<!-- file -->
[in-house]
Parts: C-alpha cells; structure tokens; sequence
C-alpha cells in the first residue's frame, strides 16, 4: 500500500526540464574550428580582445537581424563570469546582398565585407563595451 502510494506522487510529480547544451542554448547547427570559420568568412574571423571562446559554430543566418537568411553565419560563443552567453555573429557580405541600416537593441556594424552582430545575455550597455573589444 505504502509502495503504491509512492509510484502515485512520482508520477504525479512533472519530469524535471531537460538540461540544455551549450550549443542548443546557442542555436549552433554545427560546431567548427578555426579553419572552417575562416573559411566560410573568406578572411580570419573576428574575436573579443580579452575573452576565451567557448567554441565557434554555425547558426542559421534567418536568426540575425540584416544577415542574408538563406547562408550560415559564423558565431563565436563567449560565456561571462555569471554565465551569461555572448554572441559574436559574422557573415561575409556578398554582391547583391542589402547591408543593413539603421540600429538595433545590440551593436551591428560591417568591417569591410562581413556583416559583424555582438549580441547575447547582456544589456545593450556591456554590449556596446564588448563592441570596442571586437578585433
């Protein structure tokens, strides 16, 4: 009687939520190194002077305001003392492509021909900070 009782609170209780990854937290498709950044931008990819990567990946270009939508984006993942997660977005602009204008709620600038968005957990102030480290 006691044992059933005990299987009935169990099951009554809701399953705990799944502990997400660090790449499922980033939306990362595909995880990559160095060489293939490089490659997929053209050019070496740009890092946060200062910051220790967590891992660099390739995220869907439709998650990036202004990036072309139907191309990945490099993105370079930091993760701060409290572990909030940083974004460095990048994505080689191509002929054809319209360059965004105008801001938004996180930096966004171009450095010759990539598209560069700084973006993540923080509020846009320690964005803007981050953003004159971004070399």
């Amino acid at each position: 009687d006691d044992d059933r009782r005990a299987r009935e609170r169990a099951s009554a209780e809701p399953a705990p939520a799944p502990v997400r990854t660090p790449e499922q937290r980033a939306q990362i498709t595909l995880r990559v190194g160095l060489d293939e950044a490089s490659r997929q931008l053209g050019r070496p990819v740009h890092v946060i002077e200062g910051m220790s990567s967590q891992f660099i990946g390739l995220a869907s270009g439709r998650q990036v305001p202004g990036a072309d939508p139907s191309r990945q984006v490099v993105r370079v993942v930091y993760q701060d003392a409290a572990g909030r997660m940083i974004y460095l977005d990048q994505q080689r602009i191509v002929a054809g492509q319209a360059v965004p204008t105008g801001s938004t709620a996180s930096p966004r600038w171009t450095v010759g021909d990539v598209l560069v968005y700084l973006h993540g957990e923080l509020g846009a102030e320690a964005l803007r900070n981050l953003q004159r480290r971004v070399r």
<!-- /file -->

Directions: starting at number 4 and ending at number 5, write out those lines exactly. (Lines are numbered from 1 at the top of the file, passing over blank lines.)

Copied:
């Protein structure tokens, strides 16, 4: 009687939520190194002077305001003392492509021909900070 009782609170209780990854937290498709950044931008990819990567990946270009939508984006993942997660977005602009204008709620600038968005957990102030480290 006691044992059933005990299987009935169990099951009554809701399953705990799944502990997400660090790449499922980033939306990362595909995880990559160095060489293939490089490659997929053209050019070496740009890092946060200062910051220790967590891992660099390739995220869907439709998650990036202004990036072309139907191309990945490099993105370079930091993760701060409290572990909030940083974004460095990048994505080689191509002929054809319209360059965004105008801001938004996180930096966004171009450095010759990539598209560069700084973006993540923080509020846009320690964005803007981050953003004159971004070399």
């Amino acid at each position: 009687d006691d044992d059933r009782r005990a299987r009935e609170r169990a099951s009554a209780e809701p399953a705990p939520a799944p502990v997400r990854t660090p790449e499922q937290r980033a939306q990362i498709t595909l995880r990559v190194g160095l060489d293939e950044a490089s490659r997929q931008l053209g050019r070496p990819v740009h890092v946060i002077e200062g910051m220790s990567s967590q891992f660099i990946g390739l995220a869907s270009g439709r998650q990036v305001p202004g990036a072309d939508p139907s191309r990945q984006v490099v993105r370079v993942v930091y993760q701060d003392a409290a572990g909030r997660m940083i974004y460095l977005d990048q994505q080689r602009i191509v002929a054809g492509q319209a360059v965004p204008t105008g801001s938004t709620a996180s930096p966004r600038w171009t450095v010759g021909d990539v598209l560069v968005y700084l973006h993540g957990e923080l509020g846009a102030e320690a964005l803007r900070n981050l953003q004159r480290r971004v070399r």